John Coulter with a piece from the Tribune Magazine looking at the possible lay of the land after today's British general election. Dr John Coulter is a radical right wing unionist writer and an evangelical Christian. He is a former columnist with The Blanket and now pens a column for the Irish Daily Star.
The real kingmakers of the next House Commons coalition could well be the “gang of three” nationalists from the moderate left of centre Social Democratic and Labour Party.
The Tories have been screaming about the threat posed by the new nationalism, when in reality they are referring to the prospect of a Labour government propped up by the supposedly rampant and progressive left SNP with its friends in Welsh nationalism.
But Ed Miliband should not ignore Labour’s sister party in Northern Ireland, which has been fighting an electoral version of the Alamo against Sinn Fein.
What may save the SDLP from a predicted Scottish-style Labour wipe-out is that the party’s three MPs take their Commons seats, unlike Sinn Fein which is still maintaining its 1905 founding principle of abstentionism from Westminster.
Sinn Fein wants to pull the rug from the SDLP by eating into its traditional middle-class heartlands. Ironically, for some time it has been administering the sort of electoral drubbing to the SDLP which the SDLP once dished out to the now defunct Irish Nationalist Party.
While the Gerry Adams-Martin McGuinness peace strategy has propelled Sinn Fein into the power-sharing Executive at Stormont, the republican movement must inevitably prepare for the post-Adams era when that generation of Sinn Fein politicians are pensioners.
Sinn Fein has tackled this problem by grooming a brand of so-called “draft dodger” – candidates who have no known or open links to the IRA.
Initially, when Sinn Fein impacted on the Northern Irish political scene in the post-1981 hunger strike era, the majority of candidates were ex-prisoners who had served their republican “apprenticeships” in the Provisionals.
The jailbird ticket worked effectively in working-class republican heartlands. But if Sinn Fein was to be taken seriously, it needed young middle-class Catholics with no IRA past.
As these young, politically clean cut” republicans began to emerge, once-safe SDLP seats in the Commons, on councils and in the European Parliament were vulnerable.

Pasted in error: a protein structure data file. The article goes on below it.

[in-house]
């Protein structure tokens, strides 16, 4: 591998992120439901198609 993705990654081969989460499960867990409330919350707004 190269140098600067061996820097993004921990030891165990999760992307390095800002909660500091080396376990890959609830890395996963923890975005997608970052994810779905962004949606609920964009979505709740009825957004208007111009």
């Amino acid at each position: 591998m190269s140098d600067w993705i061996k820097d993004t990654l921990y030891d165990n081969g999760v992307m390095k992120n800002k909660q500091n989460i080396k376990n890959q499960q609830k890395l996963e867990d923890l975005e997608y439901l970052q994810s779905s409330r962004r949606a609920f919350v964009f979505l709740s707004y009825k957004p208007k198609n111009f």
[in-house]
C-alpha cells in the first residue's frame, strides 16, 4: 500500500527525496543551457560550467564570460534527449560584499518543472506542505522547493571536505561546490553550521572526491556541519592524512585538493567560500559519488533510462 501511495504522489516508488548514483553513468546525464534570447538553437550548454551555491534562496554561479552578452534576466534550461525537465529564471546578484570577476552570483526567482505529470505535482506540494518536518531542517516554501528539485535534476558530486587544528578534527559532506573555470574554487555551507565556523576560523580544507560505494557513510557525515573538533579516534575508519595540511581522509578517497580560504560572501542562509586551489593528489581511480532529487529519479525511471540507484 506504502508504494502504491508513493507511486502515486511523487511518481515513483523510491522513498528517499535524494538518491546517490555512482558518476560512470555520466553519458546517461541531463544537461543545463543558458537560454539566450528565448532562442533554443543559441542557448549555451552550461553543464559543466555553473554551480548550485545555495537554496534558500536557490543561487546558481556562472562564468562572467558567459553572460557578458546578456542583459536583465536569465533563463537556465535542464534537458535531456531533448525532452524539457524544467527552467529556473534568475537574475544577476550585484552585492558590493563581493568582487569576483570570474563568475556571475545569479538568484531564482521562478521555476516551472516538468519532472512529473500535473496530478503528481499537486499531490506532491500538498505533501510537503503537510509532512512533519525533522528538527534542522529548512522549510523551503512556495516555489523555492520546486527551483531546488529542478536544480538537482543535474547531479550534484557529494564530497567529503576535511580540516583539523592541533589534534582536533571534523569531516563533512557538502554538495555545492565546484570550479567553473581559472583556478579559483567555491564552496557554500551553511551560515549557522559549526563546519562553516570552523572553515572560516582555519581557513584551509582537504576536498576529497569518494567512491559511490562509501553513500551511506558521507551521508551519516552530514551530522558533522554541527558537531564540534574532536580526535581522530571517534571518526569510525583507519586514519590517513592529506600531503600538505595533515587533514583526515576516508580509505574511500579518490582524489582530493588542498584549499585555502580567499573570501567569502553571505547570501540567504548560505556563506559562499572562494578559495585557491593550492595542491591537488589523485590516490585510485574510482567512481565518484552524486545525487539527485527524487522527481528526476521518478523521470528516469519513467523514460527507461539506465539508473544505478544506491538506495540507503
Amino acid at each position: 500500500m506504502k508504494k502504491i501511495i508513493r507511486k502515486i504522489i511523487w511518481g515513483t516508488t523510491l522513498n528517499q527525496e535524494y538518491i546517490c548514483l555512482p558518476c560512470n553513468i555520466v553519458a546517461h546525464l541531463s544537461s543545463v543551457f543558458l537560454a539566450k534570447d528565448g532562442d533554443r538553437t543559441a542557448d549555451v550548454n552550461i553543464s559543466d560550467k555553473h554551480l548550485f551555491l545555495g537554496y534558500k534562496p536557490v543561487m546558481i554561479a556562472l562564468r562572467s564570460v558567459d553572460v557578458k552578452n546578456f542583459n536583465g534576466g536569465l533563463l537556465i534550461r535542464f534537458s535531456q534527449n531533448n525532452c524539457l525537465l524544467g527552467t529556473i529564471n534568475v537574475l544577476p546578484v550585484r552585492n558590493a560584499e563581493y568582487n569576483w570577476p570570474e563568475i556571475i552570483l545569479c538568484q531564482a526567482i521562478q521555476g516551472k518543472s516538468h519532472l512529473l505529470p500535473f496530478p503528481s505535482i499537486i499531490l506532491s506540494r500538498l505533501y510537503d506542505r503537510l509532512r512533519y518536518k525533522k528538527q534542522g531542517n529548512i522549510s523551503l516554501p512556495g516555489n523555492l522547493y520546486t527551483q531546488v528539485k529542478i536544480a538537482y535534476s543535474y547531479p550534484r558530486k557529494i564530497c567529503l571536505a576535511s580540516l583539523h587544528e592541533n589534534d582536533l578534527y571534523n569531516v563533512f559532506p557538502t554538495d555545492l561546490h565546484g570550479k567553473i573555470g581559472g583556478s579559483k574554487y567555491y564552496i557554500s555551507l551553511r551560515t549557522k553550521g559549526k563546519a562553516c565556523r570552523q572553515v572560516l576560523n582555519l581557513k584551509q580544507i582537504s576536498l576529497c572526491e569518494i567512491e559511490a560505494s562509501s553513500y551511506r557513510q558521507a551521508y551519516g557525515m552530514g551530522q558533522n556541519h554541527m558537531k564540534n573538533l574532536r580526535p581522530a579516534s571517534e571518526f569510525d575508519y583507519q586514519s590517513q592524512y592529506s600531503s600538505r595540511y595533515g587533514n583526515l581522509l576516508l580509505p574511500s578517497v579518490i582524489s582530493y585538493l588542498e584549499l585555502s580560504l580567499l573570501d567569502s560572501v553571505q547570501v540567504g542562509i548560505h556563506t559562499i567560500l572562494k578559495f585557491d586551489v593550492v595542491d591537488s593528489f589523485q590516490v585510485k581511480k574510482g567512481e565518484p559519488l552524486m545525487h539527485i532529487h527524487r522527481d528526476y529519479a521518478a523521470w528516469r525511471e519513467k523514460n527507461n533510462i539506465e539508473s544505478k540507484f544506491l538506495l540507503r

In some cases, SDLP representatives in strongly Catholic constituencies only kept their jobs through the tactical voting of Unionists, determined to keep out Sinn Fein candidates.
Ed Miliband must know that he will have to cut a deal with Scottish, Welsh and Irish nationalists if he is to take the keys of Number 10 Downing Street from David Cameron. His tactic should be to negotiate first with the moderate left of the SDLP before dealing with the SNP and Plaid Cymru.
In public relations terms, the SNP has been wiping the political floor with Labour. The SNP is seeking to sell the idea of a progressive left alliance opposing any Tory-UKIP link-up.
In theory, Miliband should have no difficulty with the concept of a progressive left alliance, but he may find the SDLP more receptive to supporting him as Prime Minister. The more parties needed to send the Tories back to opposition, the more compromise will be required to establish a “rainbow coalition”.
While Sinn Fein is expected to win up to five seats compared to the SDLP’s three, abstentionism renders its MPs ineffective in voting terms – unless the unthinkable happens.
Miliband could offer offers such a carrot to Sinn Fein: abandon abstentionism, takes an oath of allegiance using a suitable wording, and use its votes in the House of Commons to secure a more progressive government than any Tory or Tory-led one.
Could it happen? Well, Martin McGuinness is already Deputy First Minister of the Northern Ireland Assembly, and Gerry Adams could well be Tanaiste (Deputy Prime Minister) of the Irish Republic after next year’s general election in the Irish Republic.
Sinn Fein has come a long way since IRA hunger striker Bobby Sands was elected MP for Fermanagh and South Tyrone in 1981. Abstentionism has been ditched in both the Dail and Stormont. So could Westminster be next?